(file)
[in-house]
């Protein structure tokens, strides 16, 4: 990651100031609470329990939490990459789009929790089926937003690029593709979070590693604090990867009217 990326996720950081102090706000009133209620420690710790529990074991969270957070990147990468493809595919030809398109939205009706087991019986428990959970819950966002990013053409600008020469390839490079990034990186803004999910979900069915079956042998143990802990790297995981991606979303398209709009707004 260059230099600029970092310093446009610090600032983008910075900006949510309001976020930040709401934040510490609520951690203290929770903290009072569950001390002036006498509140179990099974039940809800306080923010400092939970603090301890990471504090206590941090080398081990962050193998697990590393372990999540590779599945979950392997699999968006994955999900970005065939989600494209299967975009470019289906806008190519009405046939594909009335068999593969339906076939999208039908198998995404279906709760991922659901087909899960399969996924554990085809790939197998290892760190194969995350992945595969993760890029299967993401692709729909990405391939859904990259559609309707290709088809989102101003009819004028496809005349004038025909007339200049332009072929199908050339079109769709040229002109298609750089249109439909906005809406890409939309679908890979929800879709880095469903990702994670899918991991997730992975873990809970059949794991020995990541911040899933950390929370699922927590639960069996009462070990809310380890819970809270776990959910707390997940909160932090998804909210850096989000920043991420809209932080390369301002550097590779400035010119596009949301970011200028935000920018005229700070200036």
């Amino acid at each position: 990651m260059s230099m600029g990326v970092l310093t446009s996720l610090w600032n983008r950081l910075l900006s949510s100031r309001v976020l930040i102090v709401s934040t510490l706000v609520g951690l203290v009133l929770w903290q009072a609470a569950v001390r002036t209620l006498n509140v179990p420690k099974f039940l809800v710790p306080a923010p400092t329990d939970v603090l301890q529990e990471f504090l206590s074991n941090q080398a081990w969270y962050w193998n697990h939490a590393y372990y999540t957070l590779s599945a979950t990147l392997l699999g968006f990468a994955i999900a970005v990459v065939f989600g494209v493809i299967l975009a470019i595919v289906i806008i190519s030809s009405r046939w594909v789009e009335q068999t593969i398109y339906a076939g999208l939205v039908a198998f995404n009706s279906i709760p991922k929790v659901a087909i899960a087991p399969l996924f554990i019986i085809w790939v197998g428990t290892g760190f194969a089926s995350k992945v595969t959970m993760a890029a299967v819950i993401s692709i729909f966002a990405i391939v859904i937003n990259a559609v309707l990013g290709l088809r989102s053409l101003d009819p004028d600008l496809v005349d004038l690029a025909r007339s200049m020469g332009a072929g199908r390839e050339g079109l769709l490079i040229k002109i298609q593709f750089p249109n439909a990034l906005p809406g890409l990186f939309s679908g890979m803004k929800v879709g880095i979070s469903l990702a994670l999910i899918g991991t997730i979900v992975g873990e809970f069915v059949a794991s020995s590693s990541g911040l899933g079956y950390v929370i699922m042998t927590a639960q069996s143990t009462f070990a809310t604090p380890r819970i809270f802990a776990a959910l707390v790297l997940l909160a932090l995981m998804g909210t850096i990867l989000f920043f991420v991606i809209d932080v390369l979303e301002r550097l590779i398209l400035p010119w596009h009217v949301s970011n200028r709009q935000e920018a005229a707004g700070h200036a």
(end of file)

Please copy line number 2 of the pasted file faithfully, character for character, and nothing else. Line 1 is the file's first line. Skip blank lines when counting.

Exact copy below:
């Protein structure tokens, strides 16, 4: 990651100031609470329990939490990459789009929790089926937003690029593709979070590693604090990867009217 990326996720950081102090706000009133209620420690710790529990074991969270957070990147990468493809595919030809398109939205009706087991019986428990959970819950966002990013053409600008020469390839490079990034990186803004999910979900069915079956042998143990802990790297995981991606979303398209709009707004 260059230099600029970092310093446009610090600032983008910075900006949510309001976020930040709401934040510490609520951690203290929770903290009072569950001390002036006498509140179990099974039940809800306080923010400092939970603090301890990471504090206590941090080398081990962050193998697990590393372990999540590779599945979950392997699999968006994955999900970005065939989600494209299967975009470019289906806008190519009405046939594909009335068999593969339906076939999208039908198998995404279906709760991922659901087909899960399969996924554990085809790939197998290892760190194969995350992945595969993760890029299967993401692709729909990405391939859904990259559609309707290709088809989102101003009819004028496809005349004038025909007339200049332009072929199908050339079109769709040229002109298609750089249109439909906005809406890409939309679908890979929800879709880095469903990702994670899918991991997730992975873990809970059949794991020995990541911040899933950390929370699922927590639960069996009462070990809310380890819970809270776990959910707390997940909160932090998804909210850096989000920043991420809209932080390369301002550097590779400035010119596009949301970011200028935000920018005229700070200036």